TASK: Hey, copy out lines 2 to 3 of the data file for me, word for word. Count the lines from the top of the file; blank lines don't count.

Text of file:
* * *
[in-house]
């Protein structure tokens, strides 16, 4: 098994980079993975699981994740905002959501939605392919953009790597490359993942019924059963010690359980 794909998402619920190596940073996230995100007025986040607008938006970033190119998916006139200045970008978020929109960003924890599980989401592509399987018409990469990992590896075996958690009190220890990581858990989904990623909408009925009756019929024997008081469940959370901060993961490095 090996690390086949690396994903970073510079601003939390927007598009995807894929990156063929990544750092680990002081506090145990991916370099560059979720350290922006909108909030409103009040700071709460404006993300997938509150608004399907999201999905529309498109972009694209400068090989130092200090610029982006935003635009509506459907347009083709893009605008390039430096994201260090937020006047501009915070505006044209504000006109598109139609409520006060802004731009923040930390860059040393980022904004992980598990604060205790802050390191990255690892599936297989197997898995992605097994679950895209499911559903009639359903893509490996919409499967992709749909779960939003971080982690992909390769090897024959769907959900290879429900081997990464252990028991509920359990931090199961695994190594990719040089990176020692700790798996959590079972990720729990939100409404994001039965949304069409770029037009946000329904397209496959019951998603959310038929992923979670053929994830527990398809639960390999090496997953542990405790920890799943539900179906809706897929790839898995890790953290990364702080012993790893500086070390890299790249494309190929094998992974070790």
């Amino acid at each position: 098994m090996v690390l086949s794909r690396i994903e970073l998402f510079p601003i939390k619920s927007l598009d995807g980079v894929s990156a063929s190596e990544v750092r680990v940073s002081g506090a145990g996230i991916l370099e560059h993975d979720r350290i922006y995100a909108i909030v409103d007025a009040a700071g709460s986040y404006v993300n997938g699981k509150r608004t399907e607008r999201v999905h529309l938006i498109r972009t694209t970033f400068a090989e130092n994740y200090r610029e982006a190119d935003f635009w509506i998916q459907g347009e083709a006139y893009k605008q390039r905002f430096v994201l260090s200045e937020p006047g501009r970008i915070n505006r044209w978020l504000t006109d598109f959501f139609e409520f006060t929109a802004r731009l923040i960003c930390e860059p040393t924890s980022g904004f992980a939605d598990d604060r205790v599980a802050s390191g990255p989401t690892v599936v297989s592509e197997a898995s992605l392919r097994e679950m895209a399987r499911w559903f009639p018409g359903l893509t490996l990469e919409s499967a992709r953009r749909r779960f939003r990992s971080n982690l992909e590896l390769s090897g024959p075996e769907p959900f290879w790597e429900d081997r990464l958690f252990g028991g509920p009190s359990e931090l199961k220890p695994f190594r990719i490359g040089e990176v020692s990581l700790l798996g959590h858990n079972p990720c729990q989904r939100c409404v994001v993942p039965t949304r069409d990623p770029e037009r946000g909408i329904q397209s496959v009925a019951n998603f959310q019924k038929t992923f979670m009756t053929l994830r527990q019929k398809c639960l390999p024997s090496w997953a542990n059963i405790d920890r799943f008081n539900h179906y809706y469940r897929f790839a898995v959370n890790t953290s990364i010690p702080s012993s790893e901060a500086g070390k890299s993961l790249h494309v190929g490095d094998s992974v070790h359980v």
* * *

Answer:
């Protein structure tokens, strides 16, 4: 098994980079993975699981994740905002959501939605392919953009790597490359993942019924059963010690359980 794909998402619920190596940073996230995100007025986040607008938006970033190119998916006139200045970008978020929109960003924890599980989401592509399987018409990469990992590896075996958690009190220890990581858990989904990623909408009925009756019929024997008081469940959370901060993961490095 090996690390086949690396994903970073510079601003939390927007598009995807894929990156063929990544750092680990002081506090145990991916370099560059979720350290922006909108909030409103009040700071709460404006993300997938509150608004399907999201999905529309498109972009694209400068090989130092200090610029982006935003635009509506459907347009083709893009605008390039430096994201260090937020006047501009915070505006044209504000006109598109139609409520006060802004731009923040930390860059040393980022904004992980598990604060205790802050390191990255690892599936297989197997898995992605097994679950895209499911559903009639359903893509490996919409499967992709749909779960939003971080982690992909390769090897024959769907959900290879429900081997990464252990028991509920359990931090199961695994190594990719040089990176020692700790798996959590079972990720729990939100409404994001039965949304069409770029037009946000329904397209496959019951998603959310038929992923979670053929994830527990398809639960390999090496997953542990405790920890799943539900179906809706897929790839898995890790953290990364702080012993790893500086070390890299790249494309190929094998992974070790």
């Amino acid at each position: 098994m090996v690390l086949s794909r690396i994903e970073l998402f510079p601003i939390k619920s927007l598009d995807g980079v894929s990156a063929s190596e990544v750092r680990v940073s002081g506090a145990g996230i991916l370099e560059h993975d979720r350290i922006y995100a909108i909030v409103d007025a009040a700071g709460s986040y404006v993300n997938g699981k509150r608004t399907e607008r999201v999905h529309l938006i498109r972009t694209t970033f400068a090989e130092n994740y200090r610029e982006a190119d935003f635009w509506i998916q459907g347009e083709a006139y893009k605008q390039r905002f430096v994201l260090s200045e937020p006047g501009r970008i915070n505006r044209w978020l504000t006109d598109f959501f139609e409520f006060t929109a802004r731009l923040i960003c930390e860059p040393t924890s980022g904004f992980a939605d598990d604060r205790v599980a802050s390191g990255p989401t690892v599936v297989s592509e197997a898995s992605l392919r097994e679950m895209a399987r499911w559903f009639p018409g359903l893509t490996l990469e919409s499967a992709r953009r749909r779960f939003r990992s971080n982690l992909e590896l390769s090897g024959p075996e769907p959900f290879w790597e429900d081997r990464l958690f252990g028991g509920p009190s359990e931090l199961k220890p695994f190594r990719i490359g040089e990176v020692s990581l700790l798996g959590h858990n079972p990720c729990q989904r939100c409404v994001v993942p039965t949304r069409d990623p770029e037009r946000g909408i329904q397209s496959v009925a019951n998603f959310q019924k038929t992923f979670m009756t053929l994830r527990q019929k398809c639960l390999p024997s090496w997953a542990n059963i405790d920890r799943f008081n539900h179906y809706y469940r897929f790839a898995v959370n890790t953290s990364i010690p702080s012993s790893e901060a500086g070390k890299s993961l790249h494309v190929g490095d094998s992974v070790h359980v």